We start by solving 4,814/16, which gives us 300r14. Remember, that is number systems with more than 10 digits, we start using letters.

10 = A
11 = B
12 = C
13 = D
14 = E
15 = F

So, the first digit of our solution (building from right-to-left) is E.

E

Now, we solve 300/16, which gives us 18r12. So, the second digit of our solutions (building from right-to-left) is C.

CE

Now, we solve 18/16, which gives us 1r2. So, the third digit of our solution (building from right-to-left) is 2.

2CE

Finally, we solve 1/16, which gives us 0r1. So, the fourth digit of our solution (building from right-to-left) is 1.

12CE

So, the decimal number (base 10) 4,814 is equal to the hexadecimal (base 16) 12CE.

CS1 07-Feb-2018 to 13-Feb-2018

Lesson Name:

Women Pioneers in Computer Science

TEKS – §126.33 (Computer Science 1):

  • c.1 – Creativity and innovation. The student develops products and generates new understandings by extending existing knowledge. The student is expected to:
  • c.1.C – participate in relevant, meaningful activities in the larger community and society to create electronic projects.
  • c.5 – Digital citizenship. The student explores and understands safety, legal, cultural, and societal issues relating to the use of technology and information. The student is expected to:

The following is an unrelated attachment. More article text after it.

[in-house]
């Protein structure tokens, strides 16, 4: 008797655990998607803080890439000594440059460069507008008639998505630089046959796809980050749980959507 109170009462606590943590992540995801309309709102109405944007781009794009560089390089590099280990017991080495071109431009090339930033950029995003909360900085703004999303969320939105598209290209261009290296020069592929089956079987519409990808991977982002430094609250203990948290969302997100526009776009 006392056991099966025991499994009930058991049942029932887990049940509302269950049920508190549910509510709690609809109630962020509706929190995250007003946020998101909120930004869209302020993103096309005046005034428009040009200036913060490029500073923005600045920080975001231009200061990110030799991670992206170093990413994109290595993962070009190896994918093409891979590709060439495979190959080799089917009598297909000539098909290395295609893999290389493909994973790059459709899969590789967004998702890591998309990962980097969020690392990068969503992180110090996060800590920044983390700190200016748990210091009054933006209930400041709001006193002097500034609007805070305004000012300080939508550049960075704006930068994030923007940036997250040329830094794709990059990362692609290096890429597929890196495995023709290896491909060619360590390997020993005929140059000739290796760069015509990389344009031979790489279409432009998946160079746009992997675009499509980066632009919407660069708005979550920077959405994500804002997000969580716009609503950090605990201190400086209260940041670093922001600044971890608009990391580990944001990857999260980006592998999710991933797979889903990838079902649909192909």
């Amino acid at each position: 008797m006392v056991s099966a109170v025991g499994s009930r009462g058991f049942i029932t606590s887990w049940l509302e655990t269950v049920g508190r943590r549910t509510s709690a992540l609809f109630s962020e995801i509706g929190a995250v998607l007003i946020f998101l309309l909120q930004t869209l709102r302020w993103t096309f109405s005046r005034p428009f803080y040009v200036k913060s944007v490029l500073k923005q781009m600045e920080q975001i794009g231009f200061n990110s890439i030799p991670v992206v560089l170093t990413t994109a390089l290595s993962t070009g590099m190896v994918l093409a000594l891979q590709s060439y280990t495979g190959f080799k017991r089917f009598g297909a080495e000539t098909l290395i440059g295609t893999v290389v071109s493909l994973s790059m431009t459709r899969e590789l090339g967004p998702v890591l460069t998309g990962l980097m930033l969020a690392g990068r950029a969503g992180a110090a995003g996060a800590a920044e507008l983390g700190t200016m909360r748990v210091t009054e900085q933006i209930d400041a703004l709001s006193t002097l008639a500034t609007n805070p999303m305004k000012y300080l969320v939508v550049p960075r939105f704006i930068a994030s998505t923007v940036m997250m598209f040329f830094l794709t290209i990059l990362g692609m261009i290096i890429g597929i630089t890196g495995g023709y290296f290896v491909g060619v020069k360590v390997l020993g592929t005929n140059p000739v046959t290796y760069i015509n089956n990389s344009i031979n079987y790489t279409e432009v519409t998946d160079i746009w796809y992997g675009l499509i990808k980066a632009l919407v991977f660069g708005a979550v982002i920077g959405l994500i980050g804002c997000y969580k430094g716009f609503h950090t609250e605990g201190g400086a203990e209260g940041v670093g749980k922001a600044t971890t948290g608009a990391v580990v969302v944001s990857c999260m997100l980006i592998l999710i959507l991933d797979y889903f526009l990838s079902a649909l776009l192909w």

• c.5.E – investigate how technology has changed and the social and ethical ramifications of computer usage.

Lesson Objectives:

  1. The student will be able to identify key women pioneers in the field of Computer Science
  2. The student will be able to identify the contributions of women pioneers in the field of Computer Science

Materials Needed:

  1. Group Assignments
  2. Pioneers Assigned to Research

Description of Lesson:

Students will be assigned to groups and each group will be assigned a woman pioneer in Computer Science to research.

Each group will have two (2) full class sessions to develop a presentation about their assigned pioneer.

The presentation can be in any media the group chooses (PowerPoint, song, round table discussion, Socratic seminar, etc…). The presentations will be conducted on the 3rd day of the project.

Grade(s):